A Fort Bragg resident allegedly played a key role in supplying marijuana to a Kansas drug ring, according to court documents that detail the trail of evidence assembled during a four-year investigation.
But investigators have shed little light on the role played by six other longtime Mendocino Coast residents accused of conspiring to sell marijuana to a drug ring in the heartland of America more than 1,500 miles away.
The defendants are familiar names on the North Coast, with ties to logging, construction and the tiny volunteer fire department in the coastal hamlet of Mendocino.
"It is a very confusing thing. These are associates, friends," Mendocino Fire Chief Ed O'Brien said. "It's very difficult to watch them get tangled up in something."
A federal official declined to describe the suspected involvement of the seven North Coast residents, who are named with 36 other people in a 103-count indictment outlining a scheme that allegedly raked in nearly $17 million in illegal proceeds.
A trove of documents filed in federal courts offer glimpses at the investigation, which has unleashed an outpouring of support from the Mendocino Coast suspects' families, their friends and colleagues in letters asking a judge to release them.
"What I think you have here is a large-scale conspiracy to sell cocaine and pot in Kansas that peripherally involved people in California who allegedly helped this guy get some marijuana," said Stewart Hanlon, a San Francisco attorney representing Mendocino contractor Jeff Wall.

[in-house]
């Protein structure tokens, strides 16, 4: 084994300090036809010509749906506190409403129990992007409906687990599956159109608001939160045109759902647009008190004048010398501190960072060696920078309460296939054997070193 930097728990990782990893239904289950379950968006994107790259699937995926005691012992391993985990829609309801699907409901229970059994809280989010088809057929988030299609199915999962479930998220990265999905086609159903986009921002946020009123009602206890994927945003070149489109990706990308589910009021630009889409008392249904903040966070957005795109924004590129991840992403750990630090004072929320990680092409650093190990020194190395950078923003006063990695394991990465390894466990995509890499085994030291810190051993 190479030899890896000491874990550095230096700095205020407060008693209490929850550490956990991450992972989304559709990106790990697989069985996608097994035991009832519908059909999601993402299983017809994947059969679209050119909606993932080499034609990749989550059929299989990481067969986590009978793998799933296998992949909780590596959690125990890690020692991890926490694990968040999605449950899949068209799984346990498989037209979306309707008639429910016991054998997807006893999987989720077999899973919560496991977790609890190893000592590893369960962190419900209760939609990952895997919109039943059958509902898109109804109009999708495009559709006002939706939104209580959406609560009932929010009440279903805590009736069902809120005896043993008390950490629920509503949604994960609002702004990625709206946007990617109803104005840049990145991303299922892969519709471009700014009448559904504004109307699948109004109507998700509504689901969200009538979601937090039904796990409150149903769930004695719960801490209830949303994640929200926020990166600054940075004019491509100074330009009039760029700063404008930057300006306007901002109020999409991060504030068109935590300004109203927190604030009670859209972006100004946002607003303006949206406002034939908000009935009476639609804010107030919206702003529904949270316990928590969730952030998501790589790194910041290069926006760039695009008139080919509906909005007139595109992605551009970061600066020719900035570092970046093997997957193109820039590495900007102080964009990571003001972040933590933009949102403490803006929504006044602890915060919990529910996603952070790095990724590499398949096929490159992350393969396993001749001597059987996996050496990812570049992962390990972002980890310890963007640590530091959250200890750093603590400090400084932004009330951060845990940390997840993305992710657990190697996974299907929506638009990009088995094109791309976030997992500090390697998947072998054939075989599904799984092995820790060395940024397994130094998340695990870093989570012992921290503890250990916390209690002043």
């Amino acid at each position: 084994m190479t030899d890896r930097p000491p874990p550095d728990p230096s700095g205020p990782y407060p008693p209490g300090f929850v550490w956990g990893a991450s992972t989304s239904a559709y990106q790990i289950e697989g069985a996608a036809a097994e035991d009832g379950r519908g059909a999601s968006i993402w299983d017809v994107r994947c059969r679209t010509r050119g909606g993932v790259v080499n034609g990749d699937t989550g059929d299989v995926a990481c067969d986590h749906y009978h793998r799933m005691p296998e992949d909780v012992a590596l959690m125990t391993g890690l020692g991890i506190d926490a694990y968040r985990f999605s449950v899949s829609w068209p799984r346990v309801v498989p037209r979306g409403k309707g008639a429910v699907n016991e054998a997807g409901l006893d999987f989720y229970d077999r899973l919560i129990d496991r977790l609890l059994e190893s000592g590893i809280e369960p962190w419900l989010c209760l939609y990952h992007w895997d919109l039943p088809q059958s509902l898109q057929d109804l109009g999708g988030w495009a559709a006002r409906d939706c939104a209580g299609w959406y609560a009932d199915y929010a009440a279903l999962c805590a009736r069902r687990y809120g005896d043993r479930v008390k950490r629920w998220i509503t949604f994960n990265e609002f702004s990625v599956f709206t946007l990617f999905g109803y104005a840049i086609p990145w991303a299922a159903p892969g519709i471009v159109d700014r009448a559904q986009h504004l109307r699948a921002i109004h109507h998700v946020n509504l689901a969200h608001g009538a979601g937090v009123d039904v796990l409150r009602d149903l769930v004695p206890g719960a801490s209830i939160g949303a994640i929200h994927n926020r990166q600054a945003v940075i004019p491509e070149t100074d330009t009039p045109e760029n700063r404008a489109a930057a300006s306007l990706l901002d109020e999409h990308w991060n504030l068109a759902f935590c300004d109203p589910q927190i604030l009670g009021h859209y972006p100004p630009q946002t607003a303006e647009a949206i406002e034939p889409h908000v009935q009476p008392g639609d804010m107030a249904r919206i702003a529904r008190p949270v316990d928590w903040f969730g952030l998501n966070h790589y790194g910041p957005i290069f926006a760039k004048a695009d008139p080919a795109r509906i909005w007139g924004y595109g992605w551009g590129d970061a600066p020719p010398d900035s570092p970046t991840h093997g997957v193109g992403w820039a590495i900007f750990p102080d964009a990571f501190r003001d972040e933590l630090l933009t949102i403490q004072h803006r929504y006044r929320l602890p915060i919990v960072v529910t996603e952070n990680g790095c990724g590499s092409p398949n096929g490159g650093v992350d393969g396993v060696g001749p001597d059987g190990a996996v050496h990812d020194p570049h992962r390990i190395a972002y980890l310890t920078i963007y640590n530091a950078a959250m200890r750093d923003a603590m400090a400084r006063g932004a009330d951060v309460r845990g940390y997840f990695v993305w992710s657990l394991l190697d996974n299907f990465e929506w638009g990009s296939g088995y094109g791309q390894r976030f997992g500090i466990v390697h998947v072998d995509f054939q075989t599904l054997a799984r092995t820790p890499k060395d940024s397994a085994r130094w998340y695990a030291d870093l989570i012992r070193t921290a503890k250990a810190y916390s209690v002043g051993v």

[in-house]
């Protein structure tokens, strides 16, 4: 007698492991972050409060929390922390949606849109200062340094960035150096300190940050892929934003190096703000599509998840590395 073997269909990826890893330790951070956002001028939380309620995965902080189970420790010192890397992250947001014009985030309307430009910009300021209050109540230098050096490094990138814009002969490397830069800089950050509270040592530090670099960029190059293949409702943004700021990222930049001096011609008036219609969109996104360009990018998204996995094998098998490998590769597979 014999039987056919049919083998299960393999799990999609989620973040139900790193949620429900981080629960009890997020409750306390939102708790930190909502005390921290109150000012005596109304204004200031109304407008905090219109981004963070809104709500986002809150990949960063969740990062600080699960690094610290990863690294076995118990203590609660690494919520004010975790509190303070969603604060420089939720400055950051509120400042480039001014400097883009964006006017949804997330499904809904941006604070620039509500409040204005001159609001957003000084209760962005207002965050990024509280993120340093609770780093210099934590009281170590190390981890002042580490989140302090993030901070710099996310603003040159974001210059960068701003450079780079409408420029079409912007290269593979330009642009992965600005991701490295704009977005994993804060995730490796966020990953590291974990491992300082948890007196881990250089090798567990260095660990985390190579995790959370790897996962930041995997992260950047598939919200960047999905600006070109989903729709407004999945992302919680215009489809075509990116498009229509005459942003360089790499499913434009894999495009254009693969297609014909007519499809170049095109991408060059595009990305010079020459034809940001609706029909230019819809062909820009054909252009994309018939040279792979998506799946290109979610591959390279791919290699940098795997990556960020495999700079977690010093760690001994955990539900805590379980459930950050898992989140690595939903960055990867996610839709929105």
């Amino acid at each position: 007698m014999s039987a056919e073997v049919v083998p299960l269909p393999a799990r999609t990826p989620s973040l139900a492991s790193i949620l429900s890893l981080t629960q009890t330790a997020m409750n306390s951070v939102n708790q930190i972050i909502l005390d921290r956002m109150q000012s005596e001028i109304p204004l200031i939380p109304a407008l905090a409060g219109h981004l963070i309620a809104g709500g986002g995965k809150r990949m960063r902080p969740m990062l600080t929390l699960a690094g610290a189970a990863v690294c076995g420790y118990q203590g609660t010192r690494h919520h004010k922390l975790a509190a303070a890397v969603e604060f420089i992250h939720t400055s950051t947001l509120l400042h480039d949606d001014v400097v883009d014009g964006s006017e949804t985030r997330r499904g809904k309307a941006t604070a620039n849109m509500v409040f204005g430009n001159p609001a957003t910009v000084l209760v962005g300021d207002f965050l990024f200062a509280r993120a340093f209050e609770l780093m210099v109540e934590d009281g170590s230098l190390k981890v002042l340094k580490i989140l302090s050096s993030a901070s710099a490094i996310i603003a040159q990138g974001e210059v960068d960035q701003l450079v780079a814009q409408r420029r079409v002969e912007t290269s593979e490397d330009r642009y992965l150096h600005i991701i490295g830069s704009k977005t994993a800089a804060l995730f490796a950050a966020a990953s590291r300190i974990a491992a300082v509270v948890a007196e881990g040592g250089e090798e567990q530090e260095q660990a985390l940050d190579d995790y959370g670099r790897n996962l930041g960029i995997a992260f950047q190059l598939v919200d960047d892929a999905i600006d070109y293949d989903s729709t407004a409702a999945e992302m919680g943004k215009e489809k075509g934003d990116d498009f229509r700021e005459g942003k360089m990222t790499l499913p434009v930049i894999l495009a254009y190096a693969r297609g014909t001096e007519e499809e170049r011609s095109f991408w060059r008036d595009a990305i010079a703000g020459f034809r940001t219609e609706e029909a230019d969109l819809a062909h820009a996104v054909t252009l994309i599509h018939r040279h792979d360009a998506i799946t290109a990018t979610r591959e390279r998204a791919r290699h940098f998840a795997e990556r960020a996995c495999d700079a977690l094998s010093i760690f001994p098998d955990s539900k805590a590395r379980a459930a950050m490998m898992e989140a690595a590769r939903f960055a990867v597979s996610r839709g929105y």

Wall and fellow Mendocino residents John Paul McMillan, McMillan's wife Erin M. Keller, Henry McCusker and Richard W. Smith Jr. all are accused of one count of conspiring to possess with intent to distribute and to distribute drugs, including marijuana and cocaine, court files show.
McMillan faces two additional charges of possessing marijuana with intent to sell in Kansas.
Fort Bragg resident James Soderling and his wife, Sarah, face the most serious charges among the seven North Coast residents ensnared in the case.
James Soderling is "a known high grade marijuana distributor and a high grade marijuana broker," according to court documents. He is accused of delivering marijuana in a wooden crate to Hayward, where the drugs were shipped to Kansas.
Prosecutors said Sarah Soderling was "intimately and jointly involved" in the shipment of large quantities of marijuana, according to a judge's ruling that released the couple from custody but required them to live apart and not discuss the case.
"When her husband was initially taken into custody, Ms. Soderling remotely erased the contents of his cellphone in an apparent effort to destroy evidence of the crimes," the judge said.
All seven Mendocino County residents have pleaded not guilty before federal judges in San Francisco and Kansas.
Kansas investigators stumbled across the drug ring in 2008, when a man arrested during a domestic violence call offered information on local drug sales. Federal agents joined the investigation into marijuana, methamphetamine and cocaine sales in 2011, said Jim Cross, spokesman for U.S. Attorney Barry Grissom.
Investigators traced the marijuana shipments to Hayward by listening to telephone calls made by the Kansas suspects, according to court documents. James Soderling allegedly transported the marijuana to Hayward, according to court documents.
McMillan's lawyer, notable marijuana criminal defense attorney William Panzer, described the investigation as a "giant conspiracy."